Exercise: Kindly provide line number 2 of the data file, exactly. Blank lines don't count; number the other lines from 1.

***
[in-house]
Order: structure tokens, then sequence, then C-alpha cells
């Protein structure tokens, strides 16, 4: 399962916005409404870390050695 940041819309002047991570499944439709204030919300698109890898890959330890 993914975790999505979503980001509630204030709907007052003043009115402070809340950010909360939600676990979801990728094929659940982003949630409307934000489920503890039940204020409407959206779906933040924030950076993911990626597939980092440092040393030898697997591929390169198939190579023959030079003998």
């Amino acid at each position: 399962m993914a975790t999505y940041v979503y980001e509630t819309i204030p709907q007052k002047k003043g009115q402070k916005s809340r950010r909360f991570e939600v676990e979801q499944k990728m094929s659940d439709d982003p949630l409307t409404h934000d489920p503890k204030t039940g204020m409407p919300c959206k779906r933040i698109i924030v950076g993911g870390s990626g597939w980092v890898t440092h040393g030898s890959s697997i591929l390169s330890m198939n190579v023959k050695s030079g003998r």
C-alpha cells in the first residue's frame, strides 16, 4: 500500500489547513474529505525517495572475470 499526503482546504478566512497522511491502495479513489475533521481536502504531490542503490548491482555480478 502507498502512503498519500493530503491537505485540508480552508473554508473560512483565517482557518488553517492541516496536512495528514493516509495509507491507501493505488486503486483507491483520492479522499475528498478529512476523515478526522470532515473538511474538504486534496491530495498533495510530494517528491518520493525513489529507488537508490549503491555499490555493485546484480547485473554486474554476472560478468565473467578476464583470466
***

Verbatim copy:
Order: structure tokens, then sequence, then C-alpha cells